In a statement made Monday by Ben Smith, Google’s Vice President of Engineering, the company has conceded that Google+, the Jan Brady of social networks, has become more of a liability than an asset. In response, the company has made the decision to shut down the consumer version of Google+ next August.
Back in January the company launched Project Strobe, a review of data access, privacy, and third-party developer permissions. While Google is planning to roll out more in-depth user control over accounts, Gmail inboxes, and Android apps, their first finding is the most damning. Reviewing APIs associated with Google+, embarrassingly low engagement was discovered: “90 percent of Google+ user sessions are less than five seconds.” The Project Strobe audit also revealed a bug in one of the APIs, compromising the data of nearly 500,000 users and counting up to 438 applications that used the API. Despite the presence of this exploit, Google claims to have found “no evidence that any developer was aware of this bug, or abusing the API… [or] that any Profile data was misused.”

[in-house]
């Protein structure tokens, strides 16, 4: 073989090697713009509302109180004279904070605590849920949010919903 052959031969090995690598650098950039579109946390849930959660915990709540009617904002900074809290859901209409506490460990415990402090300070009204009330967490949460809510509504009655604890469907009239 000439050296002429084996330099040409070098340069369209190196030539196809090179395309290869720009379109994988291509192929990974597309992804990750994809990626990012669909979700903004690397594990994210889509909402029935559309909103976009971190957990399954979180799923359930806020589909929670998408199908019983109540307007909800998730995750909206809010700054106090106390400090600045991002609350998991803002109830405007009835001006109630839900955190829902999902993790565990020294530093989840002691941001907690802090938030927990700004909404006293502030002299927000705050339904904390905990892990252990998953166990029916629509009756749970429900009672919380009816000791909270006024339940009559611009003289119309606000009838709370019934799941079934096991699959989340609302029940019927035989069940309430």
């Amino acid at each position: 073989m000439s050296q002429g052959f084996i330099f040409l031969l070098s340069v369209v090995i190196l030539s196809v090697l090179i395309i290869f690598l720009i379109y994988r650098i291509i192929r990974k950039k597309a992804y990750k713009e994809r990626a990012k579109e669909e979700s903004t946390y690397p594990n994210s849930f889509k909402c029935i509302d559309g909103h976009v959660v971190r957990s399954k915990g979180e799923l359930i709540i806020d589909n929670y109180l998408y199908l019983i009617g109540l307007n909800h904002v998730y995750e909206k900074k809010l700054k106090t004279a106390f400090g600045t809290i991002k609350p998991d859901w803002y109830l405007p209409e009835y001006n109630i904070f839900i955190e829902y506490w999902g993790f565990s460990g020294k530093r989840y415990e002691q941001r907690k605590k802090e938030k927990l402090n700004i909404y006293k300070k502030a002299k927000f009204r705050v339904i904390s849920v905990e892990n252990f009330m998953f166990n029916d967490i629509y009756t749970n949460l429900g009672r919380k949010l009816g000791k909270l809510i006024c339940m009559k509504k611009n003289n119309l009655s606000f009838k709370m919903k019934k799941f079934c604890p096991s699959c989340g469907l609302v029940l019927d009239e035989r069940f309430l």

Despite low consumer engagement statistics, Google reports that enterprise customers find greater value in the service as a corporate social network of sorts. The company hints at re-branding Google+ as an enterprise platform, with new business-centric features launched in the future.
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